Who is fishing in troubled KKNPP waters?


The villages around Koodankulam in Tamil Nadu have their own reasons for wanting the nuclear power plant closed down: Idinthakarai villagers, living less than 2 km from the Koodankulam nuclear power plant (KKNPP), are worried about a nuclear disaster like in Fukushima and want to protect their lives and their progeny; those living in fishing villages like Perumanal, about 6 km from Koodankulam, feel that the nuclear power plant would affect the marine life, and, in turn, their livelihood. As one goes further away from the power plant, the reasons for the protest against it become nebulous.

While the leaders claim that their fierce protest is homegrown, people inland surmise it could be due to the influence of the mining lobby active in the region.

According to government order M.S. No. 822 dated 29-04-1991, an area of 5 km surrounding the Koodankulam nuclear power station is a sterilised zone where no industrial or mining activity is permitted.

There is a sand mining unit of a multi-crore mineral extraction firm close to the power plant. The effluents released by the unit turns the clear blue waters of the scenic Perumanal hamlet, where just a dozen families live, into crimson red for most part of the day.

“After all, the only folks who would lose crores of rupees if the nuclear plant becomes operational are the sand-mining folks. It is anybody’s guess here in Valliyoor (nearest town) that the mining lobby is behind the anti-nuclear plant protests spearheaded by the church,” said a former MLA and senior politician from Valliyoor.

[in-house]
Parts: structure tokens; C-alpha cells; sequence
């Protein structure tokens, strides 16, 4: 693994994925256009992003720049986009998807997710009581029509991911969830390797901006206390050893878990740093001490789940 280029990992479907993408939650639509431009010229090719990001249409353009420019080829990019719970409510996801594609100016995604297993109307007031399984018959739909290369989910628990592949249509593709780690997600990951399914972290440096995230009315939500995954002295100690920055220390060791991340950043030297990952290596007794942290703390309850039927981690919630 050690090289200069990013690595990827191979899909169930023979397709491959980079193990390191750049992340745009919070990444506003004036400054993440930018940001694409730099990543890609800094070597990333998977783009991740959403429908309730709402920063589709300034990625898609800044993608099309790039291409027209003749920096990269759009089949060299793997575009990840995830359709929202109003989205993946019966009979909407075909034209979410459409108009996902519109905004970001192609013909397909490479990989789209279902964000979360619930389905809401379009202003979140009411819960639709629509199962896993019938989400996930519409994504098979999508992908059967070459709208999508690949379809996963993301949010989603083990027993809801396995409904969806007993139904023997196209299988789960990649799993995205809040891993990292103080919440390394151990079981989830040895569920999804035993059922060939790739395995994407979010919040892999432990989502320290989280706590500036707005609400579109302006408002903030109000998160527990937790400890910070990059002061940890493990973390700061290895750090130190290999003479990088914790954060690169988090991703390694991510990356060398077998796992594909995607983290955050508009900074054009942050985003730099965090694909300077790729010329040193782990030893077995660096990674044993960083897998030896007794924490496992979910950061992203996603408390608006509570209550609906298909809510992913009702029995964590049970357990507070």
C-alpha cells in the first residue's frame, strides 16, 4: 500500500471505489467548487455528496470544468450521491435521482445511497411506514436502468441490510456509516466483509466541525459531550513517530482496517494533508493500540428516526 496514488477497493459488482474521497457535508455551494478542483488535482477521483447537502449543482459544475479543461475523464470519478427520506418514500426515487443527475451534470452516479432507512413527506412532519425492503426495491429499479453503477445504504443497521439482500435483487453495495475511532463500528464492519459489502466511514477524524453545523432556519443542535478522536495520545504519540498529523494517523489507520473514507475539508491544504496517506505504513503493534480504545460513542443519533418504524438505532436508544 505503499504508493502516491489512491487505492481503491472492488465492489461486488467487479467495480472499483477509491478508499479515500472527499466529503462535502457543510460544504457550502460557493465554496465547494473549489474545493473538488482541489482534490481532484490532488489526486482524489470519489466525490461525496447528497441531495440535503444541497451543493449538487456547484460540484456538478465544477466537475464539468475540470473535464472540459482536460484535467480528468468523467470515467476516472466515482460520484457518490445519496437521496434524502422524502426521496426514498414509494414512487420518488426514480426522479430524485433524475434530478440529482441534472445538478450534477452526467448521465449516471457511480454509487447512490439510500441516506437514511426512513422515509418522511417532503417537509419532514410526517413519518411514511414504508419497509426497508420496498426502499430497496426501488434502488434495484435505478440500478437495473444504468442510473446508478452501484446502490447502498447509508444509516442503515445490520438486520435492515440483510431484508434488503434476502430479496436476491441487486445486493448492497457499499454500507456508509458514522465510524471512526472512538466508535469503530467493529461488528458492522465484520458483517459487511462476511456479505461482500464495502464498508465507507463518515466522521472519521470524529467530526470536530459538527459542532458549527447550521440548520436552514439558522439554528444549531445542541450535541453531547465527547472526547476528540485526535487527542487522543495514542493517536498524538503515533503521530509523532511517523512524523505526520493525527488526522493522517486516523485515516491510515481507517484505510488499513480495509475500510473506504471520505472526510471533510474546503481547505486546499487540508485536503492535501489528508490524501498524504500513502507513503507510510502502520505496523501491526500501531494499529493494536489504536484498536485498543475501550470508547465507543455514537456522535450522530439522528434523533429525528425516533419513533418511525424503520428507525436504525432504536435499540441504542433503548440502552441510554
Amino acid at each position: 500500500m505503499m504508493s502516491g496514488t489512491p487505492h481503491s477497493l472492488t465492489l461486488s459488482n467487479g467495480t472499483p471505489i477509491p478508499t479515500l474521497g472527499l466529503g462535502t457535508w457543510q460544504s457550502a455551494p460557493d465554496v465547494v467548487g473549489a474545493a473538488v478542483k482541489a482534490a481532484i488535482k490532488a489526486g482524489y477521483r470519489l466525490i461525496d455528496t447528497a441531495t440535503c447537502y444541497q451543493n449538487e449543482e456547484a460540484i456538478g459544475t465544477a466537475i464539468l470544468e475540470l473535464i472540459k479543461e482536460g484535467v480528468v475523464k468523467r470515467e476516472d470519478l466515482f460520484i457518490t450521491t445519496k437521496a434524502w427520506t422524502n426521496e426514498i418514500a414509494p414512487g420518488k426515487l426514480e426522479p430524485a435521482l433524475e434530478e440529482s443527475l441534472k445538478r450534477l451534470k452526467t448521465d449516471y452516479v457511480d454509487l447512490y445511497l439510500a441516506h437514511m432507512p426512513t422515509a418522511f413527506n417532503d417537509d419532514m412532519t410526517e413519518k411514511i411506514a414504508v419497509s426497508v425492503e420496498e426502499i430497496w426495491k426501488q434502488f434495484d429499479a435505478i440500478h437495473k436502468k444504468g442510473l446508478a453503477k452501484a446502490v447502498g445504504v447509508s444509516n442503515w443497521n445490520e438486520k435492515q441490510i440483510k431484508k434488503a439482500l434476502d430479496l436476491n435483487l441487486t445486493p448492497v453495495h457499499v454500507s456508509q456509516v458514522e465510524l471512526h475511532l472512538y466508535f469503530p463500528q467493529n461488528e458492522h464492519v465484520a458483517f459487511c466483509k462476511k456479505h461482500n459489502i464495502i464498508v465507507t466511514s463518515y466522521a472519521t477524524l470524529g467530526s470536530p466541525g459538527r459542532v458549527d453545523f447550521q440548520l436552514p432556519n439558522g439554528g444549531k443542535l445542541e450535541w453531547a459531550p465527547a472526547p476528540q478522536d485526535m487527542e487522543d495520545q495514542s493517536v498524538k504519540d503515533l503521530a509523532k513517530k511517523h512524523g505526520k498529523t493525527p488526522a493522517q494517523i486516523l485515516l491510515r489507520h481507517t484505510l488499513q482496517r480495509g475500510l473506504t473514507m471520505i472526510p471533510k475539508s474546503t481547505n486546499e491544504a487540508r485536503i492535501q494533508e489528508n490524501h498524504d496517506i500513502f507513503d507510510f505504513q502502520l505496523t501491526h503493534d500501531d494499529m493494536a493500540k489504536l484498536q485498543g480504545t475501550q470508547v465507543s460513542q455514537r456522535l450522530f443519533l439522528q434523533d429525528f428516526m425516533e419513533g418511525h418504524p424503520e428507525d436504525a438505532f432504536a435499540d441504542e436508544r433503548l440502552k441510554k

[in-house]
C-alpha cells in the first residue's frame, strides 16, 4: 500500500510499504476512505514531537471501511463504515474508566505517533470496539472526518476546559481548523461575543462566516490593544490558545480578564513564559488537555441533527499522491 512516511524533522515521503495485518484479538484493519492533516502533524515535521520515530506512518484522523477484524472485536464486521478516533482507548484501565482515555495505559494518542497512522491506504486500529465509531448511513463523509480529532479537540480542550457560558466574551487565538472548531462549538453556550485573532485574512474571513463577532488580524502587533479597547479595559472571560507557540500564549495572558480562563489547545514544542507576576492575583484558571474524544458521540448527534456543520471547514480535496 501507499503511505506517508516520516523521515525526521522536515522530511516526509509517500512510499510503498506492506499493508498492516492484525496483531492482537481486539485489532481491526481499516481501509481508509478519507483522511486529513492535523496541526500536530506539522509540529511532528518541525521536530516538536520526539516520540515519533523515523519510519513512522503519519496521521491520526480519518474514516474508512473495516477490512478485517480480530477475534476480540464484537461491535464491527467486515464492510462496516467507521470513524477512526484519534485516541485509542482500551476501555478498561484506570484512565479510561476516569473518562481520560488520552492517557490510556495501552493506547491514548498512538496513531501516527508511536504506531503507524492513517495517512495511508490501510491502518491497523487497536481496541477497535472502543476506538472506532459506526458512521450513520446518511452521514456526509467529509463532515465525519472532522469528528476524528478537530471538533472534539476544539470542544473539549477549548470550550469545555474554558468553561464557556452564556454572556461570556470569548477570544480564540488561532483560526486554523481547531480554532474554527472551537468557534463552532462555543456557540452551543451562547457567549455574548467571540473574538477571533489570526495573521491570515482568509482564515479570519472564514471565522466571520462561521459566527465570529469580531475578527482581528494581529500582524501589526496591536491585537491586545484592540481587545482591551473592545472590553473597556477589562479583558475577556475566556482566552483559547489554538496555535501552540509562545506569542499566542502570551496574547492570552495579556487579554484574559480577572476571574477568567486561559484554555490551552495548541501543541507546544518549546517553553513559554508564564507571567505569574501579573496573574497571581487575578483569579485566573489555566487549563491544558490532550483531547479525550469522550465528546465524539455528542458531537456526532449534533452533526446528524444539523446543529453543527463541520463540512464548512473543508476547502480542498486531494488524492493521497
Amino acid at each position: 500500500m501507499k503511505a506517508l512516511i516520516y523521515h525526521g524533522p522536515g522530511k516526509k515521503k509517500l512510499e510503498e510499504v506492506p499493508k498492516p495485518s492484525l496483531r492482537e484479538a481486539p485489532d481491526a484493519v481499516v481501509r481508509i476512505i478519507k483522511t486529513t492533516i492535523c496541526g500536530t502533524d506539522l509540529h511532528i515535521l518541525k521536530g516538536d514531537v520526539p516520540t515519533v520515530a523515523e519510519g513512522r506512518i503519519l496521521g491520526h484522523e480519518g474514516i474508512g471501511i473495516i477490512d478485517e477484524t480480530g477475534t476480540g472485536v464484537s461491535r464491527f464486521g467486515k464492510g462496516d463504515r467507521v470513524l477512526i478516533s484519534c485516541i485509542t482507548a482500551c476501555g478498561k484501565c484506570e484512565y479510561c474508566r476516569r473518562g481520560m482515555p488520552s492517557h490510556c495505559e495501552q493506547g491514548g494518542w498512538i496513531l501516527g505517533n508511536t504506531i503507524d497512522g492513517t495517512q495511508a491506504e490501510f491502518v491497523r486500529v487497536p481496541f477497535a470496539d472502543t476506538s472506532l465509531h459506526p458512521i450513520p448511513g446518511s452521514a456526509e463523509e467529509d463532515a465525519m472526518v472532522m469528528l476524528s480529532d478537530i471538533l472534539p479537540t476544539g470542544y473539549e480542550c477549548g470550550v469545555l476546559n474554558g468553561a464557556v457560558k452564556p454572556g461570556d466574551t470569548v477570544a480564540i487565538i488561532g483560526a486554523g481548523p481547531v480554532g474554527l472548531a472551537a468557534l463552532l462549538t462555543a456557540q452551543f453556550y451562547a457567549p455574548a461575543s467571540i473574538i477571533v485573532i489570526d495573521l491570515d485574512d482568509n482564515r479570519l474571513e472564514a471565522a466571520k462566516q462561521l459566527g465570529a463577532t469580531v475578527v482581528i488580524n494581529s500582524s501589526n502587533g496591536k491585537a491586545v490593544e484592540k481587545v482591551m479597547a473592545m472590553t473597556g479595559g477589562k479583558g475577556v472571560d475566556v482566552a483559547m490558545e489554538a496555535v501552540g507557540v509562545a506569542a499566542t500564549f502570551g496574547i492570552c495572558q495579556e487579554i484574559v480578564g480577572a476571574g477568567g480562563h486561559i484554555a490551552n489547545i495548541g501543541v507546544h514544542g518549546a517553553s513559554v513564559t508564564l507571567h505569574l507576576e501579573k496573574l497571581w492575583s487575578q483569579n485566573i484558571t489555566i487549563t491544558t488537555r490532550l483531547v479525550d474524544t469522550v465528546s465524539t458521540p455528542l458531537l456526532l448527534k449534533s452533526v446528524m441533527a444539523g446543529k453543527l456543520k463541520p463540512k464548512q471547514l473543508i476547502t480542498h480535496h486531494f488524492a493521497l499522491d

From dawn to dusk, the protesters sit under a thatched roof outside St. Anthony’s church in Idinthakarai, the hamlet closest to Koodankulam nuclear power plant, demanding that the Rs 13,000 crore nuclear power project, ready to go live with a capacity to generate around 2,000 MW of electricity, be shut down.

Anti-nuclear activist and schoolteacher S.P. Udayakumar, who has now become the face of these protests, claims that while his NGO People’s Movement against Nuclear Energy, has been campaigning against the plant for over a decade now, the most recent agitation and its massive success in grabbing the nation’s attention was the people’s uprising out of a genuine fear for the safety and well-being of around two lakh people who live in and around Koodankulam.

“Following the Fukushima nuclear accident that took place in March 2011, the fishermen have awake ving near a nuclear facility and are now demanding their right to live peacefully,” he says.

“The most recent trigger was the announcement of a mock drill when the public were asked to cover their face and mouth and run for cover following an alarm. The long list of do’s and don’ts released by the Nuclear Power Corporation of India has finally enlightened them of the perilous situation.”

In the Perumanal fishing hamlet, where around 5,000 people live, the residents also seek closure of the nuclear power station fearing it could affect the marine life and, hence, their livelihood. “The operation of the plant will affect our livelihood and we don’t want it here,” says Father Kishore, parish priest of Perumanal.